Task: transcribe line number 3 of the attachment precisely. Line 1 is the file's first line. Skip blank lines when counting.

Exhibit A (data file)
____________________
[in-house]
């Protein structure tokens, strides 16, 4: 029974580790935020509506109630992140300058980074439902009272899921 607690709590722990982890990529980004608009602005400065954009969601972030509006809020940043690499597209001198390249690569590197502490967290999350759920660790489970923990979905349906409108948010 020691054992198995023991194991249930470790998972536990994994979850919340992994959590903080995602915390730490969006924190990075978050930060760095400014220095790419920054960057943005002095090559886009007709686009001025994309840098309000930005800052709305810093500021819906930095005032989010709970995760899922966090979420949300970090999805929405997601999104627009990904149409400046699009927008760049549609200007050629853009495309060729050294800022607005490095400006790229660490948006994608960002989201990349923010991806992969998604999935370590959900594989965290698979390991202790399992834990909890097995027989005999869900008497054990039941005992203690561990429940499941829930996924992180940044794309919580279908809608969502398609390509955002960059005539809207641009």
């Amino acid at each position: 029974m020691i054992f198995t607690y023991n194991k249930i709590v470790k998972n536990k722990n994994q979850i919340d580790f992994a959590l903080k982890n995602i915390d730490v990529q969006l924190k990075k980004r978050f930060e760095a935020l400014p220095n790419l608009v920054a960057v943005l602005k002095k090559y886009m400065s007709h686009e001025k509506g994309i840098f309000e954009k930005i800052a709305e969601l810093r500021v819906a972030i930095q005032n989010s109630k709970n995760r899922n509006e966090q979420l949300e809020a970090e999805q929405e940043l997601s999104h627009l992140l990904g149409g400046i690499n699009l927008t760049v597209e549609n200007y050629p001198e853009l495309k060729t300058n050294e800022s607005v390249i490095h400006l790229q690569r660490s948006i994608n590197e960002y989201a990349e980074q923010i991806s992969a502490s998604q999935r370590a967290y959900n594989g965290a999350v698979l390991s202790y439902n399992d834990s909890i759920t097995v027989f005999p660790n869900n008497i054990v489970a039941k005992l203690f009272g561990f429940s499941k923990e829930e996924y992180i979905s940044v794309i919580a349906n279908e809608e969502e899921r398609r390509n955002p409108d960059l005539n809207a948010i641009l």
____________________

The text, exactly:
């Amino acid at each position: 029974m020691i054992f198995t607690y023991n194991k249930i709590v470790k998972n536990k722990n994994q979850i919340d580790f992994a959590l903080k982890n995602i915390d730490v990529q969006l924190k990075k980004r978050f930060e760095a935020l400014p220095n790419l608009v920054a960057v943005l602005k002095k090559y886009m400065s007709h686009e001025k509506g994309i840098f309000e954009k930005i800052a709305e969601l810093r500021v819906a972030i930095q005032n989010s109630k709970n995760r899922n509006e966090q979420l949300e809020a970090e999805q929405e940043l997601s999104h627009l992140l990904g149409g400046i690499n699009l927008t760049v597209e549609n200007y050629p001198e853009l495309k060729t300058n050294e800022s607005v390249i490095h400006l790229q690569r660490s948006i994608n590197e960002y989201a990349e980074q923010i991806s992969a502490s998604q999935r370590a967290y959900n594989g965290a999350v698979l390991s202790y439902n399992d834990s909890i759920t097995v027989f005999p660790n869900n008497i054990v489970a039941k005992l203690f009272g561990f429940s499941k923990e829930e996924y992180i979905s940044v794309i919580a349906n279908e809608e969502e899921r398609r390509n955002p409108d960059l005539n809207a948010i641009l």